• Kas

    Kas is 81km (50 miles) southeast of Fethiye; 229km (142 miles) southwest of Antalya; 25km (15 miles) east of Kalkan; 109km (68 miles) southeast of Dalaman Airport.

    At only 25km (15 miles) and 20 minutes apart, Kas and Kalkan share the same stunning coast of broken rocky coastline, so whether you base yourself in one or the other depends on your individual character and travel style (tours from one include pickups in the other). Kas established itself as the more popular of the two in the 1960s and 1970s, first as a “hippie” hangout and later, as another ideal stopping point for yachts and gulets on the Blue Voyage.

    The town met demand by transforming itself from a small fishing village into a resort town. Yet in spite of the ebbs and flows of tourism that have left many hotels in dire need of TLC, Kas still retains a certain small-town charm, with narrow cobblestone streets, incredible coastal views, and some of the most lovely and creative boutiques the Mediterranean has to offer. The town is built around the sparse remains of ancient Antiphellos, which left behind a few scattered rock tombs, a Greek theater, and an unanticipated monumental sarcophagus featuring four lions’ heads at the upper end of one of Kas’s narrow shopping streets.

    As the definition of a beach resort goes, Kas falls somewhat short. But what Kas lacks in proper beaches, it makes up for with rocky access to crystal-clear Mediterranean waters. Kas is also an optimal jumping-off point for trips to Kekova, Myra, and some of the regions’ best undiscovered mountain villages. The abundance of outdoorsy activities around Kas has also helped to maintain its reputation as a relaxed, satisfying, and generally inexpensive holiday destination.


    Kas is the center for sun-and-fun boat trips to the sunken cities around Kekova Island. The surrounding protected bays, islands, and bleached coral cliffs provide some of the best opportunities for visits to the archaeological sites of the XanthosValley, Myra, and Demre.

    Travel agencies hopefully grabbing a piece of the tourist pie line the marina and tout day excursions to the area attractions at very competitive rates. Prices range from 15Euro ($18) to 15GBP ($26) for day tours to Kekova (minimum six people).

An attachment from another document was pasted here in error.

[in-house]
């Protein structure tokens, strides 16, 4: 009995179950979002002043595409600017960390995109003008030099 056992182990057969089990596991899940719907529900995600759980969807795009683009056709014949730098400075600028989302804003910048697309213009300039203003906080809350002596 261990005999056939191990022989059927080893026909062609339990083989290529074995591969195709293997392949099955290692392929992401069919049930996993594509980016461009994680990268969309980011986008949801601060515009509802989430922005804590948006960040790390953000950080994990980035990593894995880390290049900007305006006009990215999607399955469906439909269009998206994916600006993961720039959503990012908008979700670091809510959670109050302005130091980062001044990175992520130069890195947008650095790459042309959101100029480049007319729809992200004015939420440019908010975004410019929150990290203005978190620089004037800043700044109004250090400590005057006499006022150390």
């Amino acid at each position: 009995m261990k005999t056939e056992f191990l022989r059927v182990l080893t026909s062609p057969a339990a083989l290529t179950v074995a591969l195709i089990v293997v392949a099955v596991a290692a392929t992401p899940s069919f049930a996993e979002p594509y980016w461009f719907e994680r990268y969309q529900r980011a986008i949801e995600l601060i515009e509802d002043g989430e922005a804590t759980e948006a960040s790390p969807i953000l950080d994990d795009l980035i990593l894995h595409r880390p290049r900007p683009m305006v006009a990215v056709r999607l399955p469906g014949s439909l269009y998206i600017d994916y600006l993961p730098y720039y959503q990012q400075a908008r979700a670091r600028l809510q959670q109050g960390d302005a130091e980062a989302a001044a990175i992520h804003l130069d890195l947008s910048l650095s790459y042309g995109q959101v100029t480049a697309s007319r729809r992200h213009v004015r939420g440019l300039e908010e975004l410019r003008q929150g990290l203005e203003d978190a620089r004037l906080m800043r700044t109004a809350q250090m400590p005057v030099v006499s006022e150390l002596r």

More established and eminently recommendable are Bougainville Travel and TopAvenue.

    Bougainville Travel, at Çukurbagli Caddesi, the continuation of Ibrahim Serin Caddesi (tel. 0242/836-3142; www.bougainville-turkey.com), a local English-speaking, British/Turkish/Dutch partnership, is a full-service travel agency and the most well equipped outfitter for adventure travel and outdoor pursuits on the Mediterranean. They recently added mountain biking tours and canyoning excursions into the Salkikent or Kibris Canyons to their regular offerings of sea kayaking, white-water rafting, hiking, and jeep safari trips.

    Boat Trips to the Sunken City

    The region of Kekova with Kekova Island at its epicenter offers a view into an unspoiled world of picturesque undeveloped fishing villages and mysterious archaeological sites that found their way into the sea. The most visible examples of a long-gone civilization lie along the northern coast of the island, submerged beneath transparent waters. Glass-bottom boats allow you to see fleeting details of buried amphoras or other artifacts, but the most impressive relics are the city walls and private homes visible just under the waterline. Swimming and snorkeling here are prohibited to preserve the location against random disappearances of archaeological findings, and it is still a mystery as to what civilization these walls came from.

    In their haste to get on a boat, many people overlook √ú√ßagiz, a perfect example of a sleepy fishing town, with a cluster of truly remarkable Lycian tombs woven into the fabric of life at the far end of the village (some visible by sea). Visits tend to ignore the ancient site of Aperlae as well, located west of √ú√ßagiz on the mainland and accessible by boat from the sea via the Akar Pass; the effort required to get there has ensured the preservation of another “sunken city” here, and you can plan some time on land to explore the ruins on foot.

    If you’re traveling independently, you may want to arrive in √ú√ßagiz by 9 or 10am, in order to negotiate the best deals with the local fishermen for a day out on their private boat. In high season and no longer pegging their rates to a sagging dollar, boatmen are now asking — and getting — hefty amounts of cash for a day out: a small private boat (capacity around 12 people) costs around 410YTL ($300). Glass-bottom boat trips from U√ßagiz cost 40YTL ($30) to 50YTL ($36) per person. Plan to arrive in Kalek√∂y (ancient Simena) by lunchtime for a scenic, relaxing, and simply marvelous meal of fresh fish.

    Excursions to Simena must be negotiated with the local boatmen to Kalek√∂y, based on a half-day rental. If you’re planning on staying overnight, enlist your pension owner in getting transport over.
    Every travel agent in town offers trips to Kekova, lunch and transfers to Üçagiz included. Boats depart out of Üçagiz for Kekova Island in the morning, touring the bays and islands with stops for swimming and snorkeling and exploration of some area caves.

    Tours usually include a stopover at the untouched village of Kalek√∂y for a hike up the hill to the medieval Byzantine fortress of the Knights of St. John (entrance 4YTL/$3) and a close-up of a row of sarcophagi, as well as idyllic views of the islands and bays. Sadly, these tours don’t allow time for much more than that, making an all too hasty exit off this seaside village.

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